Rioja has struggled to become a mainstream wine in the USA. We currently sell about 8 million bottles there, a much lower number than our two leading European markets (after Spain) – the UK, where over 31 million bottles are sold and Germany, with almost 19 million bottles. I think the main reason is that consumers in the USA are used to identifying wines by grape varietal rather than region and Rioja doesn’t fit that mold.
It was satisfying, therefore, to read in the ‘Wines of The Times’ column of the New York Times on March 31 http://www.nytimes.com/2010/03/31/dining/reviews/31wine.html?ref=dining
that Eric Asimov, the NYT’s peripatetic wine writer, has called Rioja ‘crianza’ one of the wine world’s finest values following a panel tasting of 20 brands of ‘crianza’.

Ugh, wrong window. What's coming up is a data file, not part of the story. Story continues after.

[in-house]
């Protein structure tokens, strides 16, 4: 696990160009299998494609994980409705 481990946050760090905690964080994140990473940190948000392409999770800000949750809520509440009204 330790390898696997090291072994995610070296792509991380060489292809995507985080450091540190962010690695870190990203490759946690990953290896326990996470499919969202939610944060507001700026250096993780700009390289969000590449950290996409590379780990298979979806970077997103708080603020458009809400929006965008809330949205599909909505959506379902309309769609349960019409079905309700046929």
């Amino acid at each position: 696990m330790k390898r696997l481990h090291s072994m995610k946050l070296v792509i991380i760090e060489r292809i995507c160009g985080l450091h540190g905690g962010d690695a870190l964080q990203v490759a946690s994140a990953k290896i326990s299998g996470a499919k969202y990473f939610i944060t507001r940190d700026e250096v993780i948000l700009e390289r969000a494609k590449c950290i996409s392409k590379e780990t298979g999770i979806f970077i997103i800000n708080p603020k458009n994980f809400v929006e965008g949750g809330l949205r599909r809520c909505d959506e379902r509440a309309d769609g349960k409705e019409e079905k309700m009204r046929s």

Asimov has long been a fan of ‘traditional’ Riojas, especially Viña Tondonia, which he has featured several times in his column. He once again shows a strong preference for the light, silky elegant style of Rioja, which he calls “unlike wines made anywhere else in the world”.
I’ve gone on record many times in favor of this style of Rioja which has sadly fallen out of favor against the oaky ‘in your face’, 14% fruit bombs that have been made popular by the New World.
Another eminent wine blogger, Alder Yarrow, creator of Vinography, has also come out in favor of less oak in Spanish wines. In a recent interview in Snooth http://www.snooth.com/articles/the-grapevine/10-questions-for-alder-yarrow/ he was asked what wine trend he thought (or hoped) was almost over. His answer was “the winemakers of Spain abusing their beautiful wines with egregious amounts of new oak”.
I hope Asimov’s kudos and Yarrow’s remarks inspire other wineries in Rioja to return to a lighter, more balanced, elegant style which goes so well with food, even fish. I for one will continue to drink them and I hope you will, too!